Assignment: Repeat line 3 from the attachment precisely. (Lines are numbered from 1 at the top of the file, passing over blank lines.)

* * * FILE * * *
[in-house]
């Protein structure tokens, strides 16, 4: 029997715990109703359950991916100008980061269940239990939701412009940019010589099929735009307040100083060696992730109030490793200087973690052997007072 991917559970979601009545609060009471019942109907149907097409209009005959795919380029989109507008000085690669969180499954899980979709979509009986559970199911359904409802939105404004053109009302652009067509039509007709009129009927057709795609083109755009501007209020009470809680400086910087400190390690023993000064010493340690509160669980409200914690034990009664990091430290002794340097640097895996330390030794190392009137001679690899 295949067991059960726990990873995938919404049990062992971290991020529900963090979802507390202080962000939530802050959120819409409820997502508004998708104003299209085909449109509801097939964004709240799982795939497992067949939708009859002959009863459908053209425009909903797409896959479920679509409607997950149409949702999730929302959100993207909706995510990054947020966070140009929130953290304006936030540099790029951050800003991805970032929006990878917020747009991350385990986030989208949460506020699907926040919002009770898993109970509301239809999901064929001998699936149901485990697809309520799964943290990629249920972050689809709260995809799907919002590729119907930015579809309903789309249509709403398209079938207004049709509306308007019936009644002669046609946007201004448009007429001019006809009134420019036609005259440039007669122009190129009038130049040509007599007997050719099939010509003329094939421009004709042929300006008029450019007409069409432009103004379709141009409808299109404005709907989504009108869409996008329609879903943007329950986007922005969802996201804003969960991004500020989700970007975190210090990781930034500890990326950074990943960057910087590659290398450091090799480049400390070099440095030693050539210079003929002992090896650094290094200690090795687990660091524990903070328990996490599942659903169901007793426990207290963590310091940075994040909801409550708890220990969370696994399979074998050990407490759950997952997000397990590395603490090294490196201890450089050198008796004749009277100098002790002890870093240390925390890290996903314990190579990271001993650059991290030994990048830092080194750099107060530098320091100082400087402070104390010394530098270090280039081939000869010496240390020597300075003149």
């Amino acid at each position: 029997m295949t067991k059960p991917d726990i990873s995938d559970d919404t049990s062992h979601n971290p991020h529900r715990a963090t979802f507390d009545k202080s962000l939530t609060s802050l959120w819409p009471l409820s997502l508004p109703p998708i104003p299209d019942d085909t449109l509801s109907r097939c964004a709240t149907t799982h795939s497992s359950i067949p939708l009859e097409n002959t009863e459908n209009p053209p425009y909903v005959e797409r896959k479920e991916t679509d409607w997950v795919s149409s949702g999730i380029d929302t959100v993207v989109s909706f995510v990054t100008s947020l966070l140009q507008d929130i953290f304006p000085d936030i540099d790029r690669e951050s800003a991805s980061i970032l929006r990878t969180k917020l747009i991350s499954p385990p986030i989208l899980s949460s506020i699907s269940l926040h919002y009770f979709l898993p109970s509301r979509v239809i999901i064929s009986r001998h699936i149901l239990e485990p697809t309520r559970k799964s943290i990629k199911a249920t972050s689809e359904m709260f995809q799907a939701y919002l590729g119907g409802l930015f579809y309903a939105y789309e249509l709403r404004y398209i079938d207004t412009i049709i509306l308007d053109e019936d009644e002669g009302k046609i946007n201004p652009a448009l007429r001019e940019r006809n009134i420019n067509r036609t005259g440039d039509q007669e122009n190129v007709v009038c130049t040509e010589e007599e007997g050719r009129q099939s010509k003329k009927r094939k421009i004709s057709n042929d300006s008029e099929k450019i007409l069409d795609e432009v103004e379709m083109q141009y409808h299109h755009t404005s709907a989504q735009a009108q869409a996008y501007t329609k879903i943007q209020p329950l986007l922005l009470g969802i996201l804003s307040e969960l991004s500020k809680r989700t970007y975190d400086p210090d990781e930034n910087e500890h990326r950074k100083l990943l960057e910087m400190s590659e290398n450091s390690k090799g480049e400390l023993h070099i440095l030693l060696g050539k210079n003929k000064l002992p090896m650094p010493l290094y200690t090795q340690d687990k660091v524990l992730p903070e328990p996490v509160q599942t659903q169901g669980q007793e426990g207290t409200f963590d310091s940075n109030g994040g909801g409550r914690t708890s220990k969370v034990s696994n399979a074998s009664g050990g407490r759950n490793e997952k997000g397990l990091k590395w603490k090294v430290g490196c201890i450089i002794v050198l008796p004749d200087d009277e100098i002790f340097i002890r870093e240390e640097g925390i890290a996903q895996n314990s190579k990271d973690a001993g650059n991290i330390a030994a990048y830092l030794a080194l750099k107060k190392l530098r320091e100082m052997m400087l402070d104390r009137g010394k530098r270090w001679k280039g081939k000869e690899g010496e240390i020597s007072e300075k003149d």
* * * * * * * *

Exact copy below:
């Amino acid at each position: 029997m295949t067991k059960p991917d726990i990873s995938d559970d919404t049990s062992h979601n971290p991020h529900r715990a963090t979802f507390d009545k202080s962000l939530t609060s802050l959120w819409p009471l409820s997502l508004p109703p998708i104003p299209d019942d085909t449109l509801s109907r097939c964004a709240t149907t799982h795939s497992s359950i067949p939708l009859e097409n002959t009863e459908n209009p053209p425009y909903v005959e797409r896959k479920e991916t679509d409607w997950v795919s149409s949702g999730i380029d929302t959100v993207v989109s909706f995510v990054t100008s947020l966070l140009q507008d929130i953290f304006p000085d936030i540099d790029r690669e951050s800003a991805s980061i970032l929006r990878t969180k917020l747009i991350s499954p385990p986030i989208l899980s949460s506020i699907s269940l926040h919002y009770f979709l898993p109970s509301r979509v239809i999901i064929s009986r001998h699936i149901l239990e485990p697809t309520r559970k799964s943290i990629k199911a249920t972050s689809e359904m709260f995809q799907a939701y919002l590729g119907g409802l930015f579809y309903a939105y789309e249509l709403r404004y398209i079938d207004t412009i049709i509306l308007d053109e019936d009644e002669g009302k046609i946007n201004p652009a448009l007429r001019e940019r006809n009134i420019n067509r036609t005259g440039d039509q007669e122009n190129v007709v009038c130049t040509e010589e007599e007997g050719r009129q099939s010509k003329k009927r094939k421009i004709s057709n042929d300006s008029e099929k450019i007409l069409d795609e432009v103004e379709m083109q141009y409808h299109h755009t404005s709907a989504q735009a009108q869409a996008y501007t329609k879903i943007q209020p329950l986007l922005l009470g969802i996201l804003s307040e969960l991004s500020k809680r989700t970007y975190d400086p210090d990781e930034n910087e500890h990326r950074k100083l990943l960057e910087m400190s590659e290398n450091s390690k090799g480049e400390l023993h070099i440095l030693l060696g050539k210079n003929k000064l002992p090896m650094p010493l290094y200690t090795q340690d687990k660091v524990l992730p903070e328990p996490v509160q599942t659903q169901g669980q007793e426990g207290t409200f963590d310091s940075n109030g994040g909801g409550r914690t708890s220990k969370v034990s696994n399979a074998s009664g050990g407490r759950n490793e997952k997000g397990l990091k590395w603490k090294v430290g490196c201890i450089i002794v050198l008796p004749d200087d009277e100098i002790f340097i002890r870093e240390e640097g925390i890290a996903q895996n314990s190579k990271d973690a001993g650059n991290i330390a030994a990048y830092l030794a080194l750099k107060k190392l530098r320091e100082m052997m400087l402070d104390r009137g010394k530098r270090w001679k280039g081939k000869e690899g010496e240390i020597s007072e300075k003149d």